Etymology
Advertisement
outplay (v.)

also out-play, "to play better than, surpass in playing," 1640s, from out- + play (v.). Related: Outplayed; outplaying.

Related entries & more 
Advertisement
overplay (v.)

"to emphasize (something) too much," 1933, a metaphor from card games, in to overplay (one's) hand, "to spoil one's hand by bidding in excess of its value" (1926), from over- + play (v.). Earlier (from 1819) in a theatrical sense, "act (a part) with an extravagant and unnatural manner." Middle English had overpleien in the sense of "to outplay, defeat." Related: Overplayed; overplaying.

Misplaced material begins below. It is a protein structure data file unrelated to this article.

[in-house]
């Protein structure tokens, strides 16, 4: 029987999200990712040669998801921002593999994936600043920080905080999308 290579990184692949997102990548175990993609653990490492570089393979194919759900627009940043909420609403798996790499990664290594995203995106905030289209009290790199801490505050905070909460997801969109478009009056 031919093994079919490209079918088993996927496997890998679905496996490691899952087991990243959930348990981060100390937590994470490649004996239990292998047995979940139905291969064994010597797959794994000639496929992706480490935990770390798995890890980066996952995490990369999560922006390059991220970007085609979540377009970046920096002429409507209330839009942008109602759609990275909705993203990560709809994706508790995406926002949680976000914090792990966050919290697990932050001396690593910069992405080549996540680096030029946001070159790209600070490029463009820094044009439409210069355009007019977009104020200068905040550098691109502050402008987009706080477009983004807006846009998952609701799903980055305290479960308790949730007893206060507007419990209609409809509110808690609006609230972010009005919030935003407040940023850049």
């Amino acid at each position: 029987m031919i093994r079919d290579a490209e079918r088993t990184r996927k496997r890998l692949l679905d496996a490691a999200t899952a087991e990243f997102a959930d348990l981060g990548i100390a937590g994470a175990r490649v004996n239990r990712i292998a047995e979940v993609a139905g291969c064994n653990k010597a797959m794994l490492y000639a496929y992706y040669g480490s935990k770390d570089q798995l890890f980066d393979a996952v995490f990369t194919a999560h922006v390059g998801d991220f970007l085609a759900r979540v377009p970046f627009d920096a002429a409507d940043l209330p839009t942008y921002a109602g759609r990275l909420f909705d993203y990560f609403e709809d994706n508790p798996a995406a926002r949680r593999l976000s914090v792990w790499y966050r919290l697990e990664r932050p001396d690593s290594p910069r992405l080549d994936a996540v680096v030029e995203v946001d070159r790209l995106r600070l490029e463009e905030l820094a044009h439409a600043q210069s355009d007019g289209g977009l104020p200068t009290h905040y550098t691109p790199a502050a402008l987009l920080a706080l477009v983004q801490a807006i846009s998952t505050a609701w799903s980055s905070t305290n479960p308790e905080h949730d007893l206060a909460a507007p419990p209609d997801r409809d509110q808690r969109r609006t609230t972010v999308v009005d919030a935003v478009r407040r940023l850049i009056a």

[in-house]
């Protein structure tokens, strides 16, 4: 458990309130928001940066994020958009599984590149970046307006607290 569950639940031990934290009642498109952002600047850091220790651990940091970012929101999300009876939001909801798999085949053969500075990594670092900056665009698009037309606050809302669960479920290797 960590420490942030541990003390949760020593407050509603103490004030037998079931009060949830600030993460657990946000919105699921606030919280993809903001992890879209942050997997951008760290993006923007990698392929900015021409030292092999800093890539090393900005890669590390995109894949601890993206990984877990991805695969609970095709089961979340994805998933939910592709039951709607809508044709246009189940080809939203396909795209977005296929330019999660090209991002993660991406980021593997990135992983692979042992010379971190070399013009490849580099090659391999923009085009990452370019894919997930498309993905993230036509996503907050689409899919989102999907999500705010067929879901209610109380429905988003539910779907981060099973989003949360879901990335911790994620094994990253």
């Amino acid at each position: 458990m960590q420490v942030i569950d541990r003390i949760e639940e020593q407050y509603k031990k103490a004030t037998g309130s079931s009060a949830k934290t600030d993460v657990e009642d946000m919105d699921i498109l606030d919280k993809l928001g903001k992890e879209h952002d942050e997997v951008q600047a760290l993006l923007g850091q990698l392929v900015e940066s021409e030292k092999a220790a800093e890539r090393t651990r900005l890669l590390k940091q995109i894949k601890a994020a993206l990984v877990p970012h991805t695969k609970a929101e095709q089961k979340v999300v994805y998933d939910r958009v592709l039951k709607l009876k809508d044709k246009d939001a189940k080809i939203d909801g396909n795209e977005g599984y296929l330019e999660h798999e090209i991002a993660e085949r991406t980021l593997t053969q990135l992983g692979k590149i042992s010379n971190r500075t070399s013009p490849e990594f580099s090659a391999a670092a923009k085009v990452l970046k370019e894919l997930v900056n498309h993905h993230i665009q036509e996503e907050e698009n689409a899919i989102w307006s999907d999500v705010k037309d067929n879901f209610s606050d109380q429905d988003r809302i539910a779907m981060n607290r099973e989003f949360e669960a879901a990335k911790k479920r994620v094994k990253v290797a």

Related entries & more